Over the past decade or so central banks around the world have made some unprecedented moves.
The Federal Reserve kept US interest rates at zero per cent for 7 years.
The Fed, the European Central Bank (ECB), and the Bank of Japan (BoJ) all launched massive quantitative easing programs.
All of this, of course, was done with the intention of keeping the global economy afloat in the wake of the global financial crisis in 2008.
But according to David Kelly, chief global strategist at JP Morgan Funds, instead of helping the world economy all central banks have done is harm it.
“The most infuriating thing is that central banks think they control the world, and in reality they have failed miserably,” Kelly told Business Insider.
“It is truly astonishing that after 20 years of trying and failing to help the economy with low interest rates that they thought that doing something like [negative interest rates] is the answer,” said Kelly. “In fact, it might actually be bad for the economy.”
The basic idea is that as central banks cut rates it dis-incentivizes saving since these deposits don’t accumulate interest. Additionally, this makes borrowing money cheaper as interest rates are pushed down in response.
Instead, Kelly is of the mind that that it creates distortion in the markets and sows uncertainty, holding back economic activity and is very much against the recent trend towards instituting rates that are below 0%.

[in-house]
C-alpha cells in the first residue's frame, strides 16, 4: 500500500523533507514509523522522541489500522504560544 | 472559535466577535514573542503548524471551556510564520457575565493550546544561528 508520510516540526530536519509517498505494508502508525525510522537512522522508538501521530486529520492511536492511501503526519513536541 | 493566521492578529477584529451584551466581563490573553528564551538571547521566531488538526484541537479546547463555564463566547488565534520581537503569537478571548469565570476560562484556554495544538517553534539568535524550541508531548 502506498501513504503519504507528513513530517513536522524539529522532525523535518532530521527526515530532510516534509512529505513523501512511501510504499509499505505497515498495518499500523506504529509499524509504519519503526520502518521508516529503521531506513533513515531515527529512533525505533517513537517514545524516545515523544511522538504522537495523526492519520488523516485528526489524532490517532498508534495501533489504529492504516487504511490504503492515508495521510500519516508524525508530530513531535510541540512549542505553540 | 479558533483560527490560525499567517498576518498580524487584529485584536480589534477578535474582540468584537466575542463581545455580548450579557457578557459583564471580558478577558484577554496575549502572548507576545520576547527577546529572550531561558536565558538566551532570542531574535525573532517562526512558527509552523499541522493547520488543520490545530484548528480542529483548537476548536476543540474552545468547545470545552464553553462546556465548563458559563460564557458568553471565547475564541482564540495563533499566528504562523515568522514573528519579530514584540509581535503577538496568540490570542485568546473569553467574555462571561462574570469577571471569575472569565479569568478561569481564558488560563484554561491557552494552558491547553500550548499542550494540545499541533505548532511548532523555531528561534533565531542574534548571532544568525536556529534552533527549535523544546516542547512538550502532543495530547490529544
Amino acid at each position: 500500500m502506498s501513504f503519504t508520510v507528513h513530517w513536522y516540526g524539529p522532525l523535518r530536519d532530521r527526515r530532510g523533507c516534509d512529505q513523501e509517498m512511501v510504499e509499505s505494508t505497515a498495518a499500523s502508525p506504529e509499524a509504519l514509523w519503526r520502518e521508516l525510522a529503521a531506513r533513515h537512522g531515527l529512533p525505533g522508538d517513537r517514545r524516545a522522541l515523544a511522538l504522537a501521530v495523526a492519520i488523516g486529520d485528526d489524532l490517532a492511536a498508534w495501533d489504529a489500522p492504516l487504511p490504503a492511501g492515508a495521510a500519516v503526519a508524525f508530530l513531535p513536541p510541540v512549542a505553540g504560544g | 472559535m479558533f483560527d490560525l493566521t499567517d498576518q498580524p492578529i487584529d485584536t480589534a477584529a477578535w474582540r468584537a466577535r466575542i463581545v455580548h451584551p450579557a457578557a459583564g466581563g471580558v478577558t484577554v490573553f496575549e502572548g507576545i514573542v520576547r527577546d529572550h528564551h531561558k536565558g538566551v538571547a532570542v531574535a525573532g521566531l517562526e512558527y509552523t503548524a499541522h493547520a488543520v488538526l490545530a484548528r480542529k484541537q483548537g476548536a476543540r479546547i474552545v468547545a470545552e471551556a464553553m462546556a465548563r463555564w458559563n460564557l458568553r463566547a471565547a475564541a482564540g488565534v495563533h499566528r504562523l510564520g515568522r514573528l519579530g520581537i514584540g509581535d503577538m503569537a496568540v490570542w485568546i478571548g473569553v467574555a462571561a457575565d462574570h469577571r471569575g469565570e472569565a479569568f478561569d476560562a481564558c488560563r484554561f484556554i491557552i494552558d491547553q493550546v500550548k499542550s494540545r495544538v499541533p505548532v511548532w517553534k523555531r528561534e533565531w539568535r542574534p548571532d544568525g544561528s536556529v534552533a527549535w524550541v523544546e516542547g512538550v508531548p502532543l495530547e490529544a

The most egregious of the central banks to Kelly is the Federal Reserve, which he has taken issue with numerous times.
In Kelly’s ideal world, the Federal Reserve would return the funds rate to 1%, signalling a confidence in the market and a move away from the unprecedented crisis policy. But now, Kelly is concerned about the Fed eventually following in the BoJ’s footsteps and taking rates below 0%.
“I fear that the Fed will be tempted into trying the same thing,” he said.
“Economies grow best when you remove uncertainty from the equation, and doing something so unprecedented will only make the market more concerned.”
As it currently stands, Kelly expects that the downturn in the market and the persistent concerns over global factors — specifically China — will delay another rate hike in March.
“Unless markets turn around, I do think that they will delay the next hike until April or June,” he said.
And as for the Fed once again delaying rate hikes because of volatile markets, Kelly said simply: “It’s a dangerous trap to fall into.”
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